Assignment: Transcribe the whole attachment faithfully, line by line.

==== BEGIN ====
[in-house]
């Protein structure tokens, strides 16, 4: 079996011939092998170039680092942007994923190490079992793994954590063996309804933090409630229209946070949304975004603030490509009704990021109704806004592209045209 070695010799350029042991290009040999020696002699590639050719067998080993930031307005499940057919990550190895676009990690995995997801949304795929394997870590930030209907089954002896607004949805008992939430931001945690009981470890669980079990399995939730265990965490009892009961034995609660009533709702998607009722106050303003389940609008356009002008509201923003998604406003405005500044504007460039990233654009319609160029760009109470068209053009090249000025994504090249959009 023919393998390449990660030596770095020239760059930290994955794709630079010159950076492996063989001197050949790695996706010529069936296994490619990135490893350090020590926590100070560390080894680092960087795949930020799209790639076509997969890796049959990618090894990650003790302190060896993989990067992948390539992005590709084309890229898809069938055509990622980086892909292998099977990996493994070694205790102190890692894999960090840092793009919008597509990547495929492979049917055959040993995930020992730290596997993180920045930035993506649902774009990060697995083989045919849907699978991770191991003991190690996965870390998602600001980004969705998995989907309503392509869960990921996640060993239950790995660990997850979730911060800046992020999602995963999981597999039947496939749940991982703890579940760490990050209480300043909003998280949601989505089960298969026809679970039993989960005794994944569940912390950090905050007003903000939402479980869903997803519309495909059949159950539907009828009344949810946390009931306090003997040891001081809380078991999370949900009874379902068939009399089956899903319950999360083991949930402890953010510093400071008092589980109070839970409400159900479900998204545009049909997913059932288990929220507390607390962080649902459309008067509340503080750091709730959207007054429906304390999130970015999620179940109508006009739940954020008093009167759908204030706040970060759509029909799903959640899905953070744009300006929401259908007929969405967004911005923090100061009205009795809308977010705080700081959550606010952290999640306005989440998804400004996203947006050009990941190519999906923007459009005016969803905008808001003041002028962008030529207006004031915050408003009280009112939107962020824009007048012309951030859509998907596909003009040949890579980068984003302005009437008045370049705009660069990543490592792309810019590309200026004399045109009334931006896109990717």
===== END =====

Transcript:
[in-house]
């Protein structure tokens, strides 16, 4: 079996011939092998170039680092942007994923190490079992793994954590063996309804933090409630229209946070949304975004603030490509009704990021109704806004592209045209 070695010799350029042991290009040999020696002699590639050719067998080993930031307005499940057919990550190895676009990690995995997801949304795929394997870590930030209907089954002896607004949805008992939430931001945690009981470890669980079990399995939730265990965490009892009961034995609660009533709702998607009722106050303003389940609008356009002008509201923003998604406003405005500044504007460039990233654009319609160029760009109470068209053009090249000025994504090249959009 023919393998390449990660030596770095020239760059930290994955794709630079010159950076492996063989001197050949790695996706010529069936296994490619990135490893350090020590926590100070560390080894680092960087795949930020799209790639076509997969890796049959990618090894990650003790302190060896993989990067992948390539992005590709084309890229898809069938055509990622980086892909292998099977990996493994070694205790102190890692894999960090840092793009919008597509990547495929492979049917055959040993995930020992730290596997993180920045930035993506649902774009990060697995083989045919849907699978991770191991003991190690996965870390998602600001980004969705998995989907309503392509869960990921996640060993239950790995660990997850979730911060800046992020999602995963999981597999039947496939749940991982703890579940760490990050209480300043909003998280949601989505089960298969026809679970039993989960005794994944569940912390950090905050007003903000939402479980869903997803519309495909059949159950539907009828009344949810946390009931306090003997040891001081809380078991999370949900009874379902068939009399089956899903319950999360083991949930402890953010510093400071008092589980109070839970409400159900479900998204545009049909997913059932288990929220507390607390962080649902459309008067509340503080750091709730959207007054429906304390999130970015999620179940109508006009739940954020008093009167759908204030706040970060759509029909799903959640899905953070744009300006929401259908007929969405967004911005923090100061009205009795809308977010705080700081959550606010952290999640306005989440998804400004996203947006050009990941190519999906923007459009005016969803905008808001003041002028962008030529207006004031915050408003009280009112939107962020824009007048012309951030859509998907596909003009040949890579980068984003302005009437008045370049705009660069990543490592792309810019590309200026004399045109009334931006896109990717």